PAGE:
Daily Political Newspaper Summary: 15 June 2015


All newspaper references refer to Scottish editions. Where there is a link to a newspaper’s website, the relevant page reference is highlighted and underlined.

In addition to the newspaper stories outlined below, further news coverage can be found online at BBC News Scotland, STV news and Sky News.



Full Fiscal Autonomy block: The UK government will today confirm that it will block any moves to deliver full fiscal autonomy to Holyrood. Scottish Secretary David Mundell has called the SNP policy a “shambles” and claims it would cost every family north of the border £5,000. (The Herald page 6, The Scotsman page 10, The Press and Journal page 12, The Courier page 17, The Times page 18, The National page 1, Daily Express page 5, Daily Record page 9, The Sun page 2, The Daily Telegraph page 1)

George Kerevan in the National comments that he still believes that Scottish fiscal autonomy is best for all. (page 14)

Jim Murphy: The departing leader’s radical reforms to the Scottish Labour party are adopted, including the end to the automatic re-selection process and reducing the powers that unions have over the party. He also announced that he would now step down from his role in electoral politics. (Scotland on Sunday page 1, Sunday Herald page 4, The National page 4, Daily Express page 6, Sunday Times page 1)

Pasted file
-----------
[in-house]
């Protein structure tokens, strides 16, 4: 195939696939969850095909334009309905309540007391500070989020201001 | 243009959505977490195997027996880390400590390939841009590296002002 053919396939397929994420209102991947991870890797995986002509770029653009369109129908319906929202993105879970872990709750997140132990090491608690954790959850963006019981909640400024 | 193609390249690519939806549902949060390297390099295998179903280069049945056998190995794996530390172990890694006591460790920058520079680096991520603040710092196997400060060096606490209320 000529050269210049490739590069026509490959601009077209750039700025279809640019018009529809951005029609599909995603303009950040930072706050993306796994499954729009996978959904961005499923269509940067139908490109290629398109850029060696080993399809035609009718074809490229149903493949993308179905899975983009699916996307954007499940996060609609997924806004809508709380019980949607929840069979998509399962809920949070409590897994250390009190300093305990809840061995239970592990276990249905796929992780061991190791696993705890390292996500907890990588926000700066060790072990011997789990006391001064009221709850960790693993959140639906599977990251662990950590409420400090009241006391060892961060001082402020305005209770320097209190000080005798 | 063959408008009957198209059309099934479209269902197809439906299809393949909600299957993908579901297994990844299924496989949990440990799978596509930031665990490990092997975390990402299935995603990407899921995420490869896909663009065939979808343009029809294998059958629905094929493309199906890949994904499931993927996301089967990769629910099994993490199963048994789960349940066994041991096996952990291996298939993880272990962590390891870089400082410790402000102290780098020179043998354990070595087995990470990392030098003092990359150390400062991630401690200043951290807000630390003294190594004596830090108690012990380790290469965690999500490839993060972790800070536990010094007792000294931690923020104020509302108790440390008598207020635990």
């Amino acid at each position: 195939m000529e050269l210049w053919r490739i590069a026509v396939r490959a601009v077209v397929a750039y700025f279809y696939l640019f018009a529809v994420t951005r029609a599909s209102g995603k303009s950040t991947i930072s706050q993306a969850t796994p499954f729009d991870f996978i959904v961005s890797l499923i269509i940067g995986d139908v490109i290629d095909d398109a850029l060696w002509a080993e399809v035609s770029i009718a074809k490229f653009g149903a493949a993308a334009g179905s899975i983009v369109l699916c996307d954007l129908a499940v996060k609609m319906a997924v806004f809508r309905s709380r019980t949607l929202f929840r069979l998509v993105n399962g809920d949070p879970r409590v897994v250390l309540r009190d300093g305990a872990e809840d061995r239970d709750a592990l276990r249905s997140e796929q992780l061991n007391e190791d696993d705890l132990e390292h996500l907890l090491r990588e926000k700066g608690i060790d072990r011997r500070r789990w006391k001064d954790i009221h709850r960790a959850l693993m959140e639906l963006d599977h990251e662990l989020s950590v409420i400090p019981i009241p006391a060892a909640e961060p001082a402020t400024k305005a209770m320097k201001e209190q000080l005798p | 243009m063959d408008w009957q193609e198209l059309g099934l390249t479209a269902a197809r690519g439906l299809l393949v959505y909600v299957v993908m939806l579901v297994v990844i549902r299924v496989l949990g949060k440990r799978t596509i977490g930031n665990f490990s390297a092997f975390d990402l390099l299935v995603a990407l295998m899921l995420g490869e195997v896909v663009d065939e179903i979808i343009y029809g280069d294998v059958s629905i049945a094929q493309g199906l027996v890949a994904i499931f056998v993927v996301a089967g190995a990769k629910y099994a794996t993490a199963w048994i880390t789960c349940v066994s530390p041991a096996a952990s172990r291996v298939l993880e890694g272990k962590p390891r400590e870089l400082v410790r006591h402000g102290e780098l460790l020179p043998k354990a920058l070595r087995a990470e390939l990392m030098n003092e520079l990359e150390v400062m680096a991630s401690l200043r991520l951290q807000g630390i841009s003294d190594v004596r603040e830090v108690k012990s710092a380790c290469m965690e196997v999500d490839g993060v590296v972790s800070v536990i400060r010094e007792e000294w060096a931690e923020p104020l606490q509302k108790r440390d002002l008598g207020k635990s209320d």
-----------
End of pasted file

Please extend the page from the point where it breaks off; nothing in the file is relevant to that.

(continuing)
Labour leadership election: Scottish Labour will elect Jim Murphy’s successor in just over two month’s time with the election taking place under a one-person-one-vote system for the first time in the party’s history. (Scotland on Sunday page 5)

Scottish Labour leadership: Leadership frontrunner Kezia Dugdale is “not experienced enough” according to Ken Macintosh, her rival in the contest to succeed Jim Murphy. (The Scotsman page 10, The Press and Journal page 14, Daily Mail page 8, The Times page 6, Daily Record page 9, The Sun page 2)

Johann Lamont wrote in the Sunday Times that the only way to revive Scottish Labour is for a completely new-look party. (page 4)

George Galloway: One of the most controversial No campaigners has predicted that Scotland will back independence within five years. (Sunday Herald page 20, The Press and Journal page 12)

Tory Eurosceptic rebellion: David Cameron faces a mass rebellion this week over plans to scrap rules limiting government involvement in the EU referendum campaign. (The Times page 2, The Sun page 2, The Daily Telegraph page 1)

Second referendum: The SNP has warned there could be a second independence referendum if the UK government does not agree to devolve more powers to Holyrood, according to reports. (The Herald page 6, Financial Times page 1)

David Torrance in The Herald discusses the debate within the SNP on another referendum. (page 15)

Council tax: According to the Scottish Assessors Association, an expert body on property values, Scotland should keep the council tax instead of experimenting with new local taxation after the Holyrood election. (The Herald page 6)

EU referendum: Jean Urquhart MSP has said that David Cameron’s ban on Europeans in Britain voting in the EU referendum has caused outrage in Scotland. Alex Salmond has also called on Labour and Tory rebels to join with the SNP to prevent an in/out referendum being held in tandem with devolved elections. (The Herald page 6, The Press and Journal page 13, The Courier page 17)